Trade Policy Parallels

Surely, it’s occurred to others, but I find the following comparison of trade policy stances quite remarkable.

tradepolicyparallels

Note: PNTR denotes Permanent Normal Trade Relations, formerly known as “Most Favored Nation” status. Source: Author’s tabulations based on the following sources:

Bold Face URLs denote official campaign websites.

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7 thoughts on “Trade Policy Parallels

  1. Steven Kopits

    It’s not surprising at all, I think. Both Bernie and Trump belong to the rebels, the outsiders. The establishment on both sides is trying to get rid of them–to no avail!

    Right now, the little guy, both left and right, equates political expertise and professionalism with impotence and incompetence. Yeah, all those guys with Harvard diplomas are great, but what have they actually done for the last eight years?

    Because of the gridlock (which I attribute to Obama, and you to the Republicans), establishment credentials are viewed with suspicion. It is the left and right symptom of the same sentiment.

    I hardly need add that you remedy this situation with an performance incentive plan for politicians, but I doubt it will be better received than at other times.

    1. Steven Kopits

      I think that’s a key question in the election. Really, there are two:

      a. How does the choice of President affect the Supreme Court? The choice makes a very big difference in this matter.

      b. Can or how can the President interact with Congress? On this front, here are how I see the choices, in order:

      1. Kasich: proven problem solver, can work across the aisle. Realizes it’s not actually his money.
      2. Rubio, Hillary, Jeb: All pragmatists, all will spend more money, but they can get the job done.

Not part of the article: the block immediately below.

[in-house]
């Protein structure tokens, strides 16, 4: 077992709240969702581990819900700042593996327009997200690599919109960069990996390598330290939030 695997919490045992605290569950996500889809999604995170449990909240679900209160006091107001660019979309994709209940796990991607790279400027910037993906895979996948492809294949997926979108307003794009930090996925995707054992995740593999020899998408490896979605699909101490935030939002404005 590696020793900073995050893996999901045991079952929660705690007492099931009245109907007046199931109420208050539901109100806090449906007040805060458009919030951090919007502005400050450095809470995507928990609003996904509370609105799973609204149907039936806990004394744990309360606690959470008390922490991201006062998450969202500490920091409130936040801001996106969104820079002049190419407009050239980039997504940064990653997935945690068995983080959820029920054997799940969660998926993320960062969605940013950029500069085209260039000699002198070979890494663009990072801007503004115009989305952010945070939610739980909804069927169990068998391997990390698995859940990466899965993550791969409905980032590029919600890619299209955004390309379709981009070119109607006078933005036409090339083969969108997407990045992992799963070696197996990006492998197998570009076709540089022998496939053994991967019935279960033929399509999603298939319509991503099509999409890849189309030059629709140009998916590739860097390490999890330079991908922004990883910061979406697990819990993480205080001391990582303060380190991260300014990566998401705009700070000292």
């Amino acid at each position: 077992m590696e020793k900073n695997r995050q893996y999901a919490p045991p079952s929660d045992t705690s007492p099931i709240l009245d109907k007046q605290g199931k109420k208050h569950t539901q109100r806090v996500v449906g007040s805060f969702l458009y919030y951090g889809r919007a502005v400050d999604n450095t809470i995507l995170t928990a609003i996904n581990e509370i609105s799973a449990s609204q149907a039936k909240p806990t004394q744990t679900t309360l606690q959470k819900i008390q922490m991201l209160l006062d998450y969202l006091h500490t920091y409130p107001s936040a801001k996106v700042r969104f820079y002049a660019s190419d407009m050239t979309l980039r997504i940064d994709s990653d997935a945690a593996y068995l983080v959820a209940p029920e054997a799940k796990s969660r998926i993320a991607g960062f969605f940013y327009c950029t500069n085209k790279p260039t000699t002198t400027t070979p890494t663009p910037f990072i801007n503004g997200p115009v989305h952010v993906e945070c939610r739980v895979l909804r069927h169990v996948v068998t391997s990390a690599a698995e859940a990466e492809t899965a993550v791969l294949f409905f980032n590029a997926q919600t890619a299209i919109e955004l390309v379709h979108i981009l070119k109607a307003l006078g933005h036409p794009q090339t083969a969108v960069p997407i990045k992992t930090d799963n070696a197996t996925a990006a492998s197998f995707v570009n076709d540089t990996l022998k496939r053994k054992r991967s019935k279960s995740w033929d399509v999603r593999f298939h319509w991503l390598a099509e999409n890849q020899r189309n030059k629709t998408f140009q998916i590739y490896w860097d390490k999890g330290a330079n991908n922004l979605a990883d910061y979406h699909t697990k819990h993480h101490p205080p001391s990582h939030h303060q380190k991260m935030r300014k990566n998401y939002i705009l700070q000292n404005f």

2a. Trump: Trump does know how to do a deal, but it hurts me to even imagine him as President
      3. Cruz: No idea what we get from him, but it’s not what we’ve gotten. May be functional, but maybe not.
      4. Bernie: We will probably see another 4-8 years of deadlock with Bernie. He’s really a vote for the status quo, to my mind.

  2. Bruce Hall

    So, it appears that two philosophically diametrically opposed individuals can agree that the product counterfeiter center of the world might not be a good trading partner. In the room to the far left, Sanders deplores the direct impact on labor as jobs disappear into the Middle Kingdom. In the room to the far right, Trump deplores the loss of U.S. business dominance and the undermining of the U.S. economy as manufacturing disappears.

    They are consistent within their own value systems while observing the phenomenon results.

    But the problem is that they are watching the earth get warmer from a very cold period with a coincidental rise in CO2 and declaring that we are causing climate “change”. Oh, I mean they are observing reductions in the U.S. economic growth that they don’t like and observing a coincidental rise in China’s economy from a very low base and declaring that it is China’s “manipulation” that is responsible for the changes. However, good scientists and good economists understand that temporary coincidence does not, in itself, prove causality.

  3. randomworker

    Interesting comments from SK. I would tend to agree that Sanders and Trump are two sides of the same coin. It has seemed that Sanders pulls some of the old Paulistas. And Trump some of the old Reagan Democrats. That’s why I am not so sanguine about a Democratic win if Trump is the Republican nominee and Clinton is the Democrat.

    Rubio blows the budget wide open. Like with his Senate run, he’s against comprehensive immigration reform while running, then immediately upon winning triespecially to pass amnesty. But he will sign all the bills Ryan and McConnell send him.

    I think with Cruz, much as I dislike him, you might get a little more discipline, a little more liberty. Hiss senate colleagues despise him, so it might not be so slam dunk like with Rubio.

    I think Sanders gets chewed up and spit out. Congress will completely cut his cojones off and step on them. One term, if that.

    Kasich. As a Democrat I hope for anow opposition I can respect and live with. I felt that about GHWB. I think I would feel that about Kasich.

  4. Marko

    So , what this table tells me is that if Hillary wins out over Sanders , I should vote for Trump.

    Man , that’s gonna be hard to do ! But , if you say so…..

    1. Menzie Chinn Post author

      Marko: OK. If you can live with all imported goods rising in price by 20%, I can too! And a tit-for-tat trade war with China, I can live with that too! In fact, I guess we’ll have to.

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